There comes a time for every Christian when God must stand the Christian on his or her own feet and walk away, even though he is always with us. God does this so that we can learn to reach out for God at a higher level, one where our worship and love no longer depend on our feelings or desires, but seeks God for who he is.

It is a more perfect love that desires the lover because of who that lover is rather than the love which seeks the lover for the good feelings the lover brings. That is a love which will not, cannot, run away in bad times or in good times. It is a love which will remain and grow stronger even when the world falls apart. This is the love God offers us in Christ, but it must be worked through suffering to become perfect, just as silver and gold are put in the fire to take out any impurities. God is desiring a pure and holy people because it is just that pure and holy people who can and will experience God’s love to the fullest extent, no longer distorted by the sin we cling to.

Mother Teresa of Calcutta

Mother Teresa wrote in a personal letter:

“Do not think my spiritual life is strewn with roses–that is the flower which I hardly ever find on my way. Quite the contrary, I have more often as my companion ‘darkness.’ And when the night becomes very thick–and it seems to me as if I will end up in hell–then I simply offer myself to Jesus.”

In her regular communication with Archbiship Perier, she pleads after years of this type of void and inner, spiritual pain, “Please pray for me, that it may please God to lift this darkness from my soul for only a few days. For sometimes the agony of desolation is so great and at the same time the longing for the Absent One so deep, that the only prayer which I can still say is–Sacred Heart of Jesus I trust in Thee…”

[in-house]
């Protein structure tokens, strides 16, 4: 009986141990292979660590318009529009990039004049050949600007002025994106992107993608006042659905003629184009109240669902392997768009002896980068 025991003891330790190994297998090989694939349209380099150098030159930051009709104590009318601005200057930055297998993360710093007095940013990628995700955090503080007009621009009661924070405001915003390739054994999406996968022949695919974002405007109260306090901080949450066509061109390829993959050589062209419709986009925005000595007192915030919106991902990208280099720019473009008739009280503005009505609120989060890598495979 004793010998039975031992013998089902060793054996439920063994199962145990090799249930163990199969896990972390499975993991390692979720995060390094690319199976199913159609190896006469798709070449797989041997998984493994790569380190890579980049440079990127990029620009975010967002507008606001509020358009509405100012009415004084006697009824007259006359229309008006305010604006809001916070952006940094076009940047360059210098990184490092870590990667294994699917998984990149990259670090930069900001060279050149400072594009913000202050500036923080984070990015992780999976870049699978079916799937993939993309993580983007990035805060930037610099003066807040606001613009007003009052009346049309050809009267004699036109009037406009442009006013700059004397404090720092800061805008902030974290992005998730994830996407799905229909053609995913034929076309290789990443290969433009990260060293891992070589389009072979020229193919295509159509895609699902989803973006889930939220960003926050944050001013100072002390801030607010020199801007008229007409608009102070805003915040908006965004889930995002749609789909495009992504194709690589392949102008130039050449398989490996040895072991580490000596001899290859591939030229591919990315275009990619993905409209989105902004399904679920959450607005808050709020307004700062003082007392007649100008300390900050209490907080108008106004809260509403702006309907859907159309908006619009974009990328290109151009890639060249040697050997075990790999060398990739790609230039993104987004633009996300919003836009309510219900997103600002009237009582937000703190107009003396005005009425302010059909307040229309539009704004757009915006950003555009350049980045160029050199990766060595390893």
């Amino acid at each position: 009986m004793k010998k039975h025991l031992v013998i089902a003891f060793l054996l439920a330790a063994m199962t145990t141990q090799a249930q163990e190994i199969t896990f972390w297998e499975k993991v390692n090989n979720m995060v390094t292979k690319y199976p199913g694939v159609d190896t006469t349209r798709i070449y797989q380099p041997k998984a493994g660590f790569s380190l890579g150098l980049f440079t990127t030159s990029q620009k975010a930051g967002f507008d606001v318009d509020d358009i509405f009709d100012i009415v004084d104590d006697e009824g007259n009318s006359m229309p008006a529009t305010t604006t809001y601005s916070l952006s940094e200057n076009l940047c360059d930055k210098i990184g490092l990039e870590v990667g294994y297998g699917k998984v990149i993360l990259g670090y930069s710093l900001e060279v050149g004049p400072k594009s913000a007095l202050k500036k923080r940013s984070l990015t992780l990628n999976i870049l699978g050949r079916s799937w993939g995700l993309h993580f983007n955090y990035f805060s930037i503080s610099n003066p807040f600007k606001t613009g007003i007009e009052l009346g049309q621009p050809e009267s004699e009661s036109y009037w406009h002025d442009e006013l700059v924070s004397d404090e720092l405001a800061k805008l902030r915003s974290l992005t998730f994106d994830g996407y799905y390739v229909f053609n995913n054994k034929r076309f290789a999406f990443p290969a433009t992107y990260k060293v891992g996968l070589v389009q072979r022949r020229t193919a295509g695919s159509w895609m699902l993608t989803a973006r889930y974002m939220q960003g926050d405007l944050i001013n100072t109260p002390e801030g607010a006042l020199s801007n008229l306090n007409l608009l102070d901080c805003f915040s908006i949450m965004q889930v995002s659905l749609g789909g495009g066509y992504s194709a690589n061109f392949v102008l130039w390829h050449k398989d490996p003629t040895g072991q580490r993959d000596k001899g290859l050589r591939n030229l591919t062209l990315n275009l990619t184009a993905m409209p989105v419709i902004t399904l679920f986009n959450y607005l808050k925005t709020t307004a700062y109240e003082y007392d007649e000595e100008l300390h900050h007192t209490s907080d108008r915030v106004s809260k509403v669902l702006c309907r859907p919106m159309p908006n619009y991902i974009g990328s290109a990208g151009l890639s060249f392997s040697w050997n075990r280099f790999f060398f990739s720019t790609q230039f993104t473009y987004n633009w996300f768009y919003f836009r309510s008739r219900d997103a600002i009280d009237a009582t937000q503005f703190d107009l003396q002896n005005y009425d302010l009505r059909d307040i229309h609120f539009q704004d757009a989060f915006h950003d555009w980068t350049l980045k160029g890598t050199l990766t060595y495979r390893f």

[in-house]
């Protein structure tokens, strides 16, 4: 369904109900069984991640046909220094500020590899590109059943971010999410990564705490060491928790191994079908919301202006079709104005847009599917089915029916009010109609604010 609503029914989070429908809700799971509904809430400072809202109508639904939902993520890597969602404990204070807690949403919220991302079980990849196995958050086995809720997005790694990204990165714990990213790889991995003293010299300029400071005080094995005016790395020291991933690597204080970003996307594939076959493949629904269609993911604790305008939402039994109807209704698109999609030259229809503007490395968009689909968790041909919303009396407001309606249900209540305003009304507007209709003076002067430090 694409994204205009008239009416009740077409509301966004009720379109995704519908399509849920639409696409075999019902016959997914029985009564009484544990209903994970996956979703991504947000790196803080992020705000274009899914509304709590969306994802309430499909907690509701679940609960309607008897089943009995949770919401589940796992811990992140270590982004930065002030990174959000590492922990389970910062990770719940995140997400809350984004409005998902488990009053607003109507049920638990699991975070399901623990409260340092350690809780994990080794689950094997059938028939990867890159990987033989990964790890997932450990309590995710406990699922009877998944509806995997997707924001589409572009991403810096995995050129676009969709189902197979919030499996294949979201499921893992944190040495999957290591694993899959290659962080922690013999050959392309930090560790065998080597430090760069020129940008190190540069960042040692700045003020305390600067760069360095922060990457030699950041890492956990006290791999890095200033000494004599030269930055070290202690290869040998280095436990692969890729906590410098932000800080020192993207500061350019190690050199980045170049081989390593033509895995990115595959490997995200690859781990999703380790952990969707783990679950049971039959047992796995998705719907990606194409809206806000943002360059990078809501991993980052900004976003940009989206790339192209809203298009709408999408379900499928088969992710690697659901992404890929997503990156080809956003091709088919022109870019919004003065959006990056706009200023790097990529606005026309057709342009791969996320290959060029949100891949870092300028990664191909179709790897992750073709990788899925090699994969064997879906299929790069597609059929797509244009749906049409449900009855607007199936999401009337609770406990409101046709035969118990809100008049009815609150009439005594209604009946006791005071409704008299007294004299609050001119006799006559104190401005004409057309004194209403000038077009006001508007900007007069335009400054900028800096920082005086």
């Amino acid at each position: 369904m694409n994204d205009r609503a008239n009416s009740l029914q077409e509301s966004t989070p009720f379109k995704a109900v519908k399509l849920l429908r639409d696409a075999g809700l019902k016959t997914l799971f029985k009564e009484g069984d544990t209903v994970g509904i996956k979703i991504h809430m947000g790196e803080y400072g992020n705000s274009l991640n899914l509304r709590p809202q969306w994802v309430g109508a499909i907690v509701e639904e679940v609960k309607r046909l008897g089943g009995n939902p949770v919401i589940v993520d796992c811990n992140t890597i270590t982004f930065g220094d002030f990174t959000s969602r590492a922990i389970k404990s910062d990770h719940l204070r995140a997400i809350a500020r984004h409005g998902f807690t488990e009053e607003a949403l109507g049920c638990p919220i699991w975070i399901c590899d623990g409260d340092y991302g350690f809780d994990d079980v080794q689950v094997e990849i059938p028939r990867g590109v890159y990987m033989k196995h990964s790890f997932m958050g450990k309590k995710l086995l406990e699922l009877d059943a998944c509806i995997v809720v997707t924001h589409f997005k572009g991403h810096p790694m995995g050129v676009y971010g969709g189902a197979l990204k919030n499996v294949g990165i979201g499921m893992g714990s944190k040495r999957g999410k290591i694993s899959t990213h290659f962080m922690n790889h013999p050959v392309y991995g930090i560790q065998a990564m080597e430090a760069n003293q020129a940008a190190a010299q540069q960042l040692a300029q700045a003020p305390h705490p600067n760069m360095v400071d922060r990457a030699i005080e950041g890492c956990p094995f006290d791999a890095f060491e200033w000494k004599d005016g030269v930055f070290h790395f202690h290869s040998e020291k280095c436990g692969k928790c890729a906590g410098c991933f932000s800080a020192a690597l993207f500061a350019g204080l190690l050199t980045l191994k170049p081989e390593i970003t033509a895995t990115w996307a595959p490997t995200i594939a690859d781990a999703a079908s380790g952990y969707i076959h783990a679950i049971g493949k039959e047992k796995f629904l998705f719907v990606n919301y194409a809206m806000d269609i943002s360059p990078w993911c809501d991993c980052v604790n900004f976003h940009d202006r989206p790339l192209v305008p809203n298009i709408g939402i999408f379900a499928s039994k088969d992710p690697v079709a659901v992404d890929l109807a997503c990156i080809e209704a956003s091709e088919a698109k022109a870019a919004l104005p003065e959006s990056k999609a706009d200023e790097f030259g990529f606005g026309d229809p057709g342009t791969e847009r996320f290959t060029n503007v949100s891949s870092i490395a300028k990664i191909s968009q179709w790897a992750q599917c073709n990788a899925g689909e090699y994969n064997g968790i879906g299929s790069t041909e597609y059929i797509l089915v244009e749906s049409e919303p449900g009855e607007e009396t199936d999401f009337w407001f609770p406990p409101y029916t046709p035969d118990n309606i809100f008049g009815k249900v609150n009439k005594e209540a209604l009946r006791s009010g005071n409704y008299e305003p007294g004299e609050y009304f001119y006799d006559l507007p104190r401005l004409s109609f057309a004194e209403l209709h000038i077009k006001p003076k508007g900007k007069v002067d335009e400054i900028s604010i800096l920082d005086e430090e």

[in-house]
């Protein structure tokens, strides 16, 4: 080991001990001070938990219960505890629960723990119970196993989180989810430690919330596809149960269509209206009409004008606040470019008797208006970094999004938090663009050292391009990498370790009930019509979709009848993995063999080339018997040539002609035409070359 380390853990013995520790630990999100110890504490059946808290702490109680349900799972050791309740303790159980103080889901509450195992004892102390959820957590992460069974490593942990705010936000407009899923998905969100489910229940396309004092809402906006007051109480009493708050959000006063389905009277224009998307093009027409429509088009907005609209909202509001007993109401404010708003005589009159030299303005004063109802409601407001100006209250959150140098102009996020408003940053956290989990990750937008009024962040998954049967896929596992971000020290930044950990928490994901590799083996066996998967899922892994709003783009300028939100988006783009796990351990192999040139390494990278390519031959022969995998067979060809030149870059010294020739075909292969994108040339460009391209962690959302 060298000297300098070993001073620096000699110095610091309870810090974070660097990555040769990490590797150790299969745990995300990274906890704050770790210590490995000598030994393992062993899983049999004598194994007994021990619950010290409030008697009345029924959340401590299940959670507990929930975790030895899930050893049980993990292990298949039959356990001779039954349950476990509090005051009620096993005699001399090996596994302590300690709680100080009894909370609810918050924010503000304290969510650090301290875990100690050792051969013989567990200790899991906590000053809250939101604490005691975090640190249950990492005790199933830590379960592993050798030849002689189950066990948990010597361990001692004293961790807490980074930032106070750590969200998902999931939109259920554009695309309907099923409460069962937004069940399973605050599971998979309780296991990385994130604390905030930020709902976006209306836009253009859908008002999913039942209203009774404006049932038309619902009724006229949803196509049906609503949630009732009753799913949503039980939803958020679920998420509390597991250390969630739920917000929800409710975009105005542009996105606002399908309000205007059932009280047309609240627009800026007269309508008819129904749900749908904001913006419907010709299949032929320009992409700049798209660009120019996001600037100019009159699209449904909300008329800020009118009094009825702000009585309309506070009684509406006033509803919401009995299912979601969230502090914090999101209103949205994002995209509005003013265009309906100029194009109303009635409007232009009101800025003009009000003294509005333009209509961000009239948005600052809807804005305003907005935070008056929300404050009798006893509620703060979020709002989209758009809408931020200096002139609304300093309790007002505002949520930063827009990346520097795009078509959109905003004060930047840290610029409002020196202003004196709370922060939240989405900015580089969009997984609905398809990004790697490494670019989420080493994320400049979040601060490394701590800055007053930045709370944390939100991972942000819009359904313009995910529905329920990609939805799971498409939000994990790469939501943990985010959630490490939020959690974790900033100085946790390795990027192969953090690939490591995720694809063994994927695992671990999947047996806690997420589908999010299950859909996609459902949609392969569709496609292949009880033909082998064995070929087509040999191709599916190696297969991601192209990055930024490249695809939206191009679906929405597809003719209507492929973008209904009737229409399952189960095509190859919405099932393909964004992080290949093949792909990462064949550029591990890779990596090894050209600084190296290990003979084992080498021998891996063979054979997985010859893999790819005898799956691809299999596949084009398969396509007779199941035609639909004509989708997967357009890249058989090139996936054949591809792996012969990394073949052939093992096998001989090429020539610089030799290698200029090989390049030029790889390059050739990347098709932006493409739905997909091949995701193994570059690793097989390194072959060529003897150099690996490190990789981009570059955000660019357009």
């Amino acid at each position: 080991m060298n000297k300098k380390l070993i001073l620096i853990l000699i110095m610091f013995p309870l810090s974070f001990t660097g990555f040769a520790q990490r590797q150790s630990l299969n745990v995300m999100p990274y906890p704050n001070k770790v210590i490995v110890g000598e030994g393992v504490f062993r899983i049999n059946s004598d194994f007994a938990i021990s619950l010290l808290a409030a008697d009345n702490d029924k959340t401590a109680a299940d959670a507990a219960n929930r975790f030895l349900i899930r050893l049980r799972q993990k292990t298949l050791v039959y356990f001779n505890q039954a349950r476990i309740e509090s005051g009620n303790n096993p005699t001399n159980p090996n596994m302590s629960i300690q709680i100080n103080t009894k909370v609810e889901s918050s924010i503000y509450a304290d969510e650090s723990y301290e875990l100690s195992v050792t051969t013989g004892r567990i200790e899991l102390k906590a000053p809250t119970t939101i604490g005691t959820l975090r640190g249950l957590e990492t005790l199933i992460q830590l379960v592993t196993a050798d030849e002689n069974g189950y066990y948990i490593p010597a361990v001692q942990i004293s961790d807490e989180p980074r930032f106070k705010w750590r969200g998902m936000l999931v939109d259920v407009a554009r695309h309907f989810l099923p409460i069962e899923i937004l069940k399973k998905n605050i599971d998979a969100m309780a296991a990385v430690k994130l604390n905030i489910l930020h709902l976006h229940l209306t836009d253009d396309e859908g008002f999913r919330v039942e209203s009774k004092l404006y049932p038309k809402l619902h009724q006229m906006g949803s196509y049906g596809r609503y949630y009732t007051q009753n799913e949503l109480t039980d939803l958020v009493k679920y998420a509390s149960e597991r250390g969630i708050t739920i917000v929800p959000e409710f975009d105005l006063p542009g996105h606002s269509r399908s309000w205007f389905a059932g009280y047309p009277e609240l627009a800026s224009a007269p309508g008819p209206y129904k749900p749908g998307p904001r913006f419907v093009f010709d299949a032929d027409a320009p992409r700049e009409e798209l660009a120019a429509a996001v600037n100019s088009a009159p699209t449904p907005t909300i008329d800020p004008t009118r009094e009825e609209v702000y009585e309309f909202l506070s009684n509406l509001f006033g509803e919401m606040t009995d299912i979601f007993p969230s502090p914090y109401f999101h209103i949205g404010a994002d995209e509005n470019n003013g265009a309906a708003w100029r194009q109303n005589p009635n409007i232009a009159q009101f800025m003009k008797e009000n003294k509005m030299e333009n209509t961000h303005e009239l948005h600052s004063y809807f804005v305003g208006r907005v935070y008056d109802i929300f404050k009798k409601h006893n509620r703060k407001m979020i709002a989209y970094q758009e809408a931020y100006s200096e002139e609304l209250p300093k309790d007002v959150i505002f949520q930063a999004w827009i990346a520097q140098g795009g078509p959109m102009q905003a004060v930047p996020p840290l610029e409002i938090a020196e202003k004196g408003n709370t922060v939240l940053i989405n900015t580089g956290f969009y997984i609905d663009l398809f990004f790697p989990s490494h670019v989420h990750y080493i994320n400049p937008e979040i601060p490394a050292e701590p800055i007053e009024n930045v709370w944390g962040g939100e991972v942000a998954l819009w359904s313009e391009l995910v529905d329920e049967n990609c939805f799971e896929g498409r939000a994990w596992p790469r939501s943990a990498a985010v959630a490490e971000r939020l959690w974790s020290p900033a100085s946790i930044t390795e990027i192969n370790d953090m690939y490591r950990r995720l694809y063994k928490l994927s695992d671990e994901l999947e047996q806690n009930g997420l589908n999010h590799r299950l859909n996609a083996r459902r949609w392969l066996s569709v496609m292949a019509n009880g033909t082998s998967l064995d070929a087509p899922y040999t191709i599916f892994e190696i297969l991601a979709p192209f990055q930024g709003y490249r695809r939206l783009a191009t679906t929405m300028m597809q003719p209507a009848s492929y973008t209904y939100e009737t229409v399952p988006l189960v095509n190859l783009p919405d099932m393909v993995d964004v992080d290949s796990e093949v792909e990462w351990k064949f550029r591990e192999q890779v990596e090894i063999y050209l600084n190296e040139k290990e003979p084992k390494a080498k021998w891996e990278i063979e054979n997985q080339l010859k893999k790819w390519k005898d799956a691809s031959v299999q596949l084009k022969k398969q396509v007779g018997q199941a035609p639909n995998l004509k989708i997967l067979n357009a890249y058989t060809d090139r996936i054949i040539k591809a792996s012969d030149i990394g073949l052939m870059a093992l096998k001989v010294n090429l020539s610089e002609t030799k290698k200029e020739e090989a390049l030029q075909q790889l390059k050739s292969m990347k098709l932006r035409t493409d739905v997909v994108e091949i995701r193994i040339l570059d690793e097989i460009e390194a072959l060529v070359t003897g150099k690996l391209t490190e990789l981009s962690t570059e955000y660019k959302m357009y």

When Jesus, in his Sermon on the Mount, declares that, contrary to our thinking, “blessed are those who mourn,” he is not primarily referring to those who mourn for people they lose. Mourning is a sign of the soul’s discontent; in a spiritual sense, it is a discontent that arises from the difference between the the soul’s real state as desolate and inept and its simultaneous desire to be holy as God is holy. It corresponds with another of the beatitudes: “Blessed are those who hunger and thirst for righteousness,” where the desire for God’s holiness becomes primary to the point that the purely material concerns and addictions of this world become unimportant to us. The reason Mother Teresa first went into the poorest places of India, and lived for the most part in just as much poverty, was that she saw a spiritual need, and met the physical needs of the people because those people were indeed precious to God and would find their happiness in knowing and loving God.